City Survey

Research was conducted on 31 cities in the United States using various sources including micromobility and transportation websites, pilot program reports, ordinances, and news stories. Of these cities, 23 had active programs (others, listed below, were not yet approved, had been prohibited, or had been approved but had no e-scooter providers).

While there is some variation along the dimensions described in the table, trends have emerged for safety aspects such as device speed limit (typically under 20mph) and helmet requirements (typically not required for adults). Sidewalk riding is often prohibited in busier areas, but may be permissible in areas with lower traffic. Street riding is typically allowed, however it tends to be based on the speed limit of the street in question. Age limits are sometimes listed, but this is somewhat moot as e-scooter providers generally require renters to be over 18 years of age. While provider costs vary widely, they are typically broken down into permit/application fees and cost per device.

CityPilot DatesMaximum Devices/ProviderMinimum Devices/ProviderFeesSpeed LimitSidewalk Speed LimitHelmet RequiredStreet OperationSidewalk OperationLicensureAge RequirementReport LinkProgram WebsiteCity Ordinance/Pilot Link
Los Angeles, CA9/2020 - 9/202110500$10,000 permit + variable device fee15<18 years of ageStreets <25 mphProhibitedRequired16
Chicago, IL8/2020-1/20213333$250 permit + $120/device15Not requiredProhibitedRequired18
San Antonio, TX1000$500 application + $10/deviceNot requiredStreets <35 mphProhibitedNot required16
San Diego, CA$5141 permit + $150/device15<18 years of ageStreets <25 mphProhibitedRequired18
San Jose, CA100050$2500 permit + $97/device12<18 years of ageStreets <25 mphProhibitedRequired18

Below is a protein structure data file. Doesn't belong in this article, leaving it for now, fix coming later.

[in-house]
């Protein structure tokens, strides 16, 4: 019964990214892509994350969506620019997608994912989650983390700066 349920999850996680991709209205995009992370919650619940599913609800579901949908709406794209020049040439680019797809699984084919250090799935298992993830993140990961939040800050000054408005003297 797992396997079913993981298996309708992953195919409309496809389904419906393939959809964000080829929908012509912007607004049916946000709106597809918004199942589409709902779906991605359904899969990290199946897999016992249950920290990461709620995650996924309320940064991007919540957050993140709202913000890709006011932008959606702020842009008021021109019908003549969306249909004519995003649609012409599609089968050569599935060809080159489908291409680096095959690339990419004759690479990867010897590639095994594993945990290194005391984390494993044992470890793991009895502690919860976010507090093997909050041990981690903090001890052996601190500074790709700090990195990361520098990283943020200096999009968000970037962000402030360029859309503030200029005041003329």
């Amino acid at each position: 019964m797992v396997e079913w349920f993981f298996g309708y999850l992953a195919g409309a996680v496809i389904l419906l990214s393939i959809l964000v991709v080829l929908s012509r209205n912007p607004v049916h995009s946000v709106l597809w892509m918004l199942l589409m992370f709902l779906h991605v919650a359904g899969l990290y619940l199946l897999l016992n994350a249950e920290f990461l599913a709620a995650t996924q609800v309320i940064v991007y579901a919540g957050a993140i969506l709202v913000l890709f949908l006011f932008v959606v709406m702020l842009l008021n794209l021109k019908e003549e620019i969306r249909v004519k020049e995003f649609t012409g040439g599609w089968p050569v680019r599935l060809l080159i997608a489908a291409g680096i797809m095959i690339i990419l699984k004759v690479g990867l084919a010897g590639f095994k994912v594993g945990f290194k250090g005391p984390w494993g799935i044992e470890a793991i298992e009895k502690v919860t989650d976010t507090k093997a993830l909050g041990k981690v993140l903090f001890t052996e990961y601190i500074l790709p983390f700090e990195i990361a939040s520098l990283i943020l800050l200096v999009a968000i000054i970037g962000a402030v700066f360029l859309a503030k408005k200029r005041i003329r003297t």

Austin, TXVariable based on usage$30/device20<18 years of ageStreets <35 mphAllowedNot required
Columbus, OH500$500 permit + $75/device20<18 years of ageStreets <35 mphProhibitedNot required16
Charlotte, NCVariable based on usage5015<16 years of ageAllowedRequired
San Francisco, CA1000 - 2500$25000 permit + $5000 application + $10000 endowment15<18 years of ageStreets <25 mphProhibitedRequired18
Indianapolis, IN1000$15,000 permit + $1/device/day20Not requiredProhibited (also specifies pedestrian paths are prohibited)
Seattle, WA10/2020 - ?Variable based on permit2000$232 permit + $296/hr review + $150 per scooter15RequiredStreets <25 mphProhibitedNot required16
Denver, CO? - 8/2020$15000 permit + $30/device20<18 years of ageStreets <30 mphProhibitedRequired16
Washington D.C.Variable based on usage500$250 permit + $33/month/device10Not requiredAllowedLocationalNot required16
Baltimore, MD2000150$70000/permit + $0.10/device206<16 years of ageAllowedLocational
Arlington County, VA2000$8000 permit156<14 years of ageAllowedAllowedNot required
City of Alexandria, VA200$1000 permit + $80/device15<14 years of ageAllowedProhibited
Fairfax City, VA250$5000 permit + $0.05/trip10<14 years of ageAllowedProhibited
Montgomery County, MD500 (includes ebikes)15<18 years of ageStreets <50 mphLocationalRequired
College Park, MD150RequiredLow traffic areasAllowedRequired18
Portland, OR6/2019 - 11/20202500$500 application + $80/scooter + $0.25/trip + $0.20 right of way use15RequiredAllowedProhibited16
Santa Monica, CA9/2018 - 4/2021Variable based on usage$20,000/year + $105/device/year + $0.20/trip15<18 years of ageAllowedProhibited Required16
Grand Rapids, MI9/2020 - 12/2021<19 years of ageAllowedAllowed18
New York, NY3/2021 - 3/202215<18 years of ageStreets <30 mphProhibitedNot required16

Of the cities evaluated, eight were operating pilot programs and 16 had established rules and ordinances. Scooters were approved but not available (no providers were currently offering scooters) in two of the cities surveyed (Fairfax County, VA, and Raleigh, NC), while scooters were prohibited in six cities (Houston, TX; Phoenix, AZ; Philadelphia, PA; Dallas, TX; Fort Worth, TX; and Jacksonville, FL). For pilot programs, the pilot program dates are listed. Cities were initially selected in order of size, with the 15 largest cities in the US being included here. Other cities were added later based on location or interesting factors. It should be noted that this is meant to be anecdotal reference, rather than a representative analysis of current trends in the U.S. As of 2020. scooters were available in 69 cities in the U.S., so this dataset represents fewer than half of the regulated areas.